Pratt student provides insight into how coops really work with trail mix comparison

Ruby Howell
Pratt Tribune
Ruby Howell, Pratt High School student, shares her cooperative leadership camp experience with members of the Kanza Cooperative which met earlier in April for their annual meeting at the Pratt Community Center.

Several summers ago, Kanza Coop sponsored me to attend the Kansas Cooperative Council leadership camp at Rock Springs 4H Center. One of Kanza’s primary goals was to invest in youth to ensure a strong future for the cooperative. The camp was in its first year, and Kanza sponsored me because my father is on the Board of Directors, and my family has been longtime members of Kanza. I have also always enjoyed strengthening my leadership skills, whether it be through 4H, at school, or in the community. Here is what I learned about coops: 

Imagine, the year is 1940, and electricity is coming to your home in rural Kansas for the first time. Farm resident Clyde Ellis recalls, “I wanted to be at my parents’ house when the electricity came. We’d all go around flipping the switch to make sure it hadn’t come on yet. We didn’t want to miss it. When they finally came on, the lights just barely glowed. I remember my mother smiling. When they came on full, tears started to run down her cheeks.” This is a quote by Clyde Ellis, the first general manager of the National Rural Electric Cooperative Association, recalling the night the lights came on.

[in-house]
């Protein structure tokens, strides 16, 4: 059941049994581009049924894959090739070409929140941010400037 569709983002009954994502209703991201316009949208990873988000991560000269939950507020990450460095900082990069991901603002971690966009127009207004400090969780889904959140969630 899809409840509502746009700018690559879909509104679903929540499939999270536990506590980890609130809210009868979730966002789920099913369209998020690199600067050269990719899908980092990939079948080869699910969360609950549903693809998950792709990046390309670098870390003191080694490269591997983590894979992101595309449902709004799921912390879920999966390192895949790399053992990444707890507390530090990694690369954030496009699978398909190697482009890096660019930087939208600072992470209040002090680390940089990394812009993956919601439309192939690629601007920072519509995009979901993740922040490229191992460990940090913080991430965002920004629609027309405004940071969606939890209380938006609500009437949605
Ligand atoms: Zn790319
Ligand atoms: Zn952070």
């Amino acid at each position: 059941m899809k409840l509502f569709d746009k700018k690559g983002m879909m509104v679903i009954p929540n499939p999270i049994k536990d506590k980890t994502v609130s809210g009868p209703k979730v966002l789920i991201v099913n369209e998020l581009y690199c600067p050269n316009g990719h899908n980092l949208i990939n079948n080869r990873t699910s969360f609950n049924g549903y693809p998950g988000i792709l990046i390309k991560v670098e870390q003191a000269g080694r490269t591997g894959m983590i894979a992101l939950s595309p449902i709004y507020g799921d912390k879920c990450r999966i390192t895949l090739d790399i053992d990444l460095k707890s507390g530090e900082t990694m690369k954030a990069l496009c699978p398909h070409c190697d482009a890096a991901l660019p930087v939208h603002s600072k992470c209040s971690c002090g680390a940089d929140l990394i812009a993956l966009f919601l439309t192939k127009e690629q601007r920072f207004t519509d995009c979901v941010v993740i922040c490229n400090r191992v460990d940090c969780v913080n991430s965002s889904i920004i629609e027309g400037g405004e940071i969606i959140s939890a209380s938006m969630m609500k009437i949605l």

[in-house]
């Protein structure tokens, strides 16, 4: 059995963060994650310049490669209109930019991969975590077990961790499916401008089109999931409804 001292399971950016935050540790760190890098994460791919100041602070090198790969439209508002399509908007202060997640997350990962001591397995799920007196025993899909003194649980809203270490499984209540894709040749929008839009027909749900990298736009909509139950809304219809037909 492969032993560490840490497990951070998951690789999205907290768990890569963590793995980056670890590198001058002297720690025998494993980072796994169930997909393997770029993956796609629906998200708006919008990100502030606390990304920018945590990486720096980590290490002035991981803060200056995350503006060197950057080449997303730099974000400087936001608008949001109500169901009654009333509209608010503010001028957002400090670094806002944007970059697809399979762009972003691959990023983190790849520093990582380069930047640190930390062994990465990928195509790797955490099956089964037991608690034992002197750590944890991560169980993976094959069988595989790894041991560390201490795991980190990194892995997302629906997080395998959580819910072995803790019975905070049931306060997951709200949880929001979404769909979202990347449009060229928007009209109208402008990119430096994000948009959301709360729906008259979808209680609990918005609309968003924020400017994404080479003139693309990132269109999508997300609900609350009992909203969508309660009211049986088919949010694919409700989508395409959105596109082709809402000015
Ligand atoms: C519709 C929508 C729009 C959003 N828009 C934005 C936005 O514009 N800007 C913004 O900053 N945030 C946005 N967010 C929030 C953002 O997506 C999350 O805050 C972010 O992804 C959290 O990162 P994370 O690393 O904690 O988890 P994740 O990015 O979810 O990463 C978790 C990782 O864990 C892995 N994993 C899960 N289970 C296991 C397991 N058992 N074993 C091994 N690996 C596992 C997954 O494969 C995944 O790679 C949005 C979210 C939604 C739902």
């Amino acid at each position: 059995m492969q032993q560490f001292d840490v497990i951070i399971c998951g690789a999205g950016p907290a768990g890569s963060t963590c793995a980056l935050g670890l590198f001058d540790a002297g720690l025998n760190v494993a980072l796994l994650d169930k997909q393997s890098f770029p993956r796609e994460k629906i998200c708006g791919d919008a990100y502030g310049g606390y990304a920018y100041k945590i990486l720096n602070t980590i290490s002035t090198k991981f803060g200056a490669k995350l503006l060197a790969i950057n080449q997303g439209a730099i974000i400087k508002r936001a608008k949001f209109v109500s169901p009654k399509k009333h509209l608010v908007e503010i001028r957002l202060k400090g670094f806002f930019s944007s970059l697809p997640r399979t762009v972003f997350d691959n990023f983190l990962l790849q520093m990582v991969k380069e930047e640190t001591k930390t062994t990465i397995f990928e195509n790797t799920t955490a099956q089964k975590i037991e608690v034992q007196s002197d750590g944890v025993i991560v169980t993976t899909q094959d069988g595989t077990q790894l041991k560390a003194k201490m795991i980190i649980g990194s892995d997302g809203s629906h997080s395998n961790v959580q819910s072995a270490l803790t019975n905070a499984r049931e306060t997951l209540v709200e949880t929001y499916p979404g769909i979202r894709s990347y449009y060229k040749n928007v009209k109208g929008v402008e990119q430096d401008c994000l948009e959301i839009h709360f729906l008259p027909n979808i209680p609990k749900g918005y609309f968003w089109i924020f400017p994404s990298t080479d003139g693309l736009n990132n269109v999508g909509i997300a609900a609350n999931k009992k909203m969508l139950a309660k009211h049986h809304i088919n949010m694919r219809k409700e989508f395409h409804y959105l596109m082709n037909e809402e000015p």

The reason Ellis’s family, and many others, got electricity, was thanks to the NRECA, and other co-ops. President Roosevelt, as part of his New Deal, signed an order to make federal funds available to provide rural electric services. From that order sprung electric co-ops, which now serve 450,000 Kansans. But, Electric co-ops are just one example of the importance that any kind of co-op has in communities, especially right here in Kansas.  

Last summer, I went to the Kansas Cooperative Council Leadership camp, and I got to experience, first-hand, the benefits of a co-op. When I arrived at camp, I honestly had no idea what a co-op even was. To me, it was just the place that my dad took wheat to, with the grain elevators beside it. I wasn’t wrong, but I wasn’t right, either. At camp, we ran a snack co-op called Munchie Mart with us campers as members and we sold snacks around Rock Springs Camp.

As I learned from my brief time in the snack industry, in a good sack of trail mix, there are many ingredients that play a role to create a yummy snack. The same goes for a co-op: there are many small pieces that make it run smoothly. Today, I’ll be shedding some light on the ever-elusive cooperative business by teaching you what I learned in camp, which will be focused on three main parts. The three main parts you need for a co-op to function: Ownership, User-Control, and User-Benefits. But, before that, we need to address the elephant in the room: What even is a Co-op? 

A co-op, or cooperative, can be defined as a business that is owned and controlled by members who use its services and whose benefits are distributed equally based on use. Basically, a co-op is a business owned by a bunch of people who share a common goal. Most common are agriculture and electrical co-ops. For example, Kanza or Ninnescah Electric in Pratt. Kanza provides ag service to its members in Pratt, Iuka, Byers, St. John, Stafford, Andale, Valley Center, and Sedgwick.  Ninnescah’s mission is to provide adequate and dependable electric service to its members at the lowest cost. But, co-ops aren’t just ag or electric. Did you know that the chain ACE Hardware is a co-op? Or that there is a housing co-op in Kansas City called Village cooperative that aims to give its 62+ years old members a carefree lifestyle? Or that name brands like Sunkist, Welch’s, Land O’ Lakes, and Ocean Spray are all co-op owned name brand foods?  Or that the first co-op was established by Benjamin Franklin in 1752, and was a fire insurance co-op? Most of the following information about co-ops comes from Professor Brian Briggeman, Director of the Cooperative Center at K-State.